Apple supplier of iPhone criticized for labor violations in China

The Jabil factory in Wuxi, China, has been producing the new budget iPhone, according to the watchdog group

A labor watchdog group is slamming one of Apple's suppliers for allegedly exploiting its Chinese workers to build the upcoming budget iPhone.

To meet production orders for the device, a factory in Wuxi, China run by U.S.-based Jabil Circuit has been forcing its workers to log more than 100 overtime hours per month, claimed a report from New York-based China Labor Watch released on Thursday.

The group sent undercover investigators to the factory, and found workers there usually stand for close to 12 hours a day, and earn about 2800 yuan (US$454) a month. Although overtime is supposed to be voluntary, the factory's management will still force its employees to work the extra hours by denying approval to take time off, the group added.

Apple and Jabil did not immediately respond to a request for comment.

The investigation is just the latest from China Labor Watch, a group which has been critical of the working conditions at iPhone and iPad producing factories in China. In July, the watchdog group came out with another report, alleging that a facility run by Apple supplier Pegatron had also violated labor Chinese labor laws.

In its Thursday report China Labor Watch claims the long hours at the Jabil factory in China counter Apple's assertion that its suppliers have managed to keep the work week for its employees at or below 60 hours. On Apple's supplier responsibility website the company said in June that its suppliers had achieved a 99 percent compliance rate with the 60 hour cap, but it's unclear if Jabil's Wuxi plant was factored into the figure.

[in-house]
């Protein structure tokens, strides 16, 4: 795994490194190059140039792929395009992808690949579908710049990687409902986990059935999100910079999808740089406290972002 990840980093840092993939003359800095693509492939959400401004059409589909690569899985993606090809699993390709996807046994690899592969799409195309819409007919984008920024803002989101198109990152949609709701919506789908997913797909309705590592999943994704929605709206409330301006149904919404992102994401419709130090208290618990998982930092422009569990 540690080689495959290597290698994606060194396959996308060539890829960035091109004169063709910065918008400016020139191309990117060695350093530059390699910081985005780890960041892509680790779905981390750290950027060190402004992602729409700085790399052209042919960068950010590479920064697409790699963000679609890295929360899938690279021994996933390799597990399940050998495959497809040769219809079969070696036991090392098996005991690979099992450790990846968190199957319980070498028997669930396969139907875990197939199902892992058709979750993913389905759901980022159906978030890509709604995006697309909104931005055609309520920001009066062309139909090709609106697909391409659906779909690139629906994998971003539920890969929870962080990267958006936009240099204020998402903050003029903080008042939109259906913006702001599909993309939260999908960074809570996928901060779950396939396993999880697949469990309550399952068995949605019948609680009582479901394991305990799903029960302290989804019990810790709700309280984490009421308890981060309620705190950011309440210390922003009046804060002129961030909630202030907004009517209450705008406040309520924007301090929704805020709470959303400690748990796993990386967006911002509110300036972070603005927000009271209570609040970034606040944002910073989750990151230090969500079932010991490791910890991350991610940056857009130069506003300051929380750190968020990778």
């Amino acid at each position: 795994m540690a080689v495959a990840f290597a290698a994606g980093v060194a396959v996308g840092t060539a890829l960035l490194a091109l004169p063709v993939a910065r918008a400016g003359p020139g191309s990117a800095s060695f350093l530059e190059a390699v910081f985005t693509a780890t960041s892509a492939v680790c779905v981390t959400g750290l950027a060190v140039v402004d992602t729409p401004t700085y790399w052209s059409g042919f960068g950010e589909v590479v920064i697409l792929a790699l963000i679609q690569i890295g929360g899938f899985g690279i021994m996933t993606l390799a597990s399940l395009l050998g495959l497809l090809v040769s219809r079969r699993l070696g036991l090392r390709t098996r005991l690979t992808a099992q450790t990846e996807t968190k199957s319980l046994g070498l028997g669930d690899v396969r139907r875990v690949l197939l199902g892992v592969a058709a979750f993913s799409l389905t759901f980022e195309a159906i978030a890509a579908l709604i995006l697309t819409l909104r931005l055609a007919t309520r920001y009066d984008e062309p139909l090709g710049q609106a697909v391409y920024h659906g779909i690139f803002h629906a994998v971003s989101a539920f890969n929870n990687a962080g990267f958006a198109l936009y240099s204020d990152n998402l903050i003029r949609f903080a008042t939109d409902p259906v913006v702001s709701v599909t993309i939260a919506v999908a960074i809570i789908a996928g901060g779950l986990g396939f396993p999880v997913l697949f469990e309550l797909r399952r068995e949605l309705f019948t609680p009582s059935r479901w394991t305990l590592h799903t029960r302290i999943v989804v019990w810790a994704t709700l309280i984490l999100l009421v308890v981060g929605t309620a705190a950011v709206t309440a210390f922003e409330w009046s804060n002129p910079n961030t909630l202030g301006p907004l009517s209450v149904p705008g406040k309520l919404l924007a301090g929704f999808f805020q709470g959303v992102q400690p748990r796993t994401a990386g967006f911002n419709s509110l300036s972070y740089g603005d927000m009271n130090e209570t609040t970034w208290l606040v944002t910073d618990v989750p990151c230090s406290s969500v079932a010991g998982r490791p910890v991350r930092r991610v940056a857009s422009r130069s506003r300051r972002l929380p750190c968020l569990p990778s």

At the Jabil factory in Wuxi, workers are producing the rear plastic covers used for a new Apple iPhone device, according to China Labor Watch. Rumors have long circulated that Apple is preparing a budget version of its iPhone that will come in a variety of case colorings. On Sept. 10 Apple will hold a media event at which it is expected to announce its next iPhone device.

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Michael Kan

IDG News Service
Topics: Electronics manufacturing, Apple, consumer electronics, Health and safety, iPhone, smartphones, Jabil, environment
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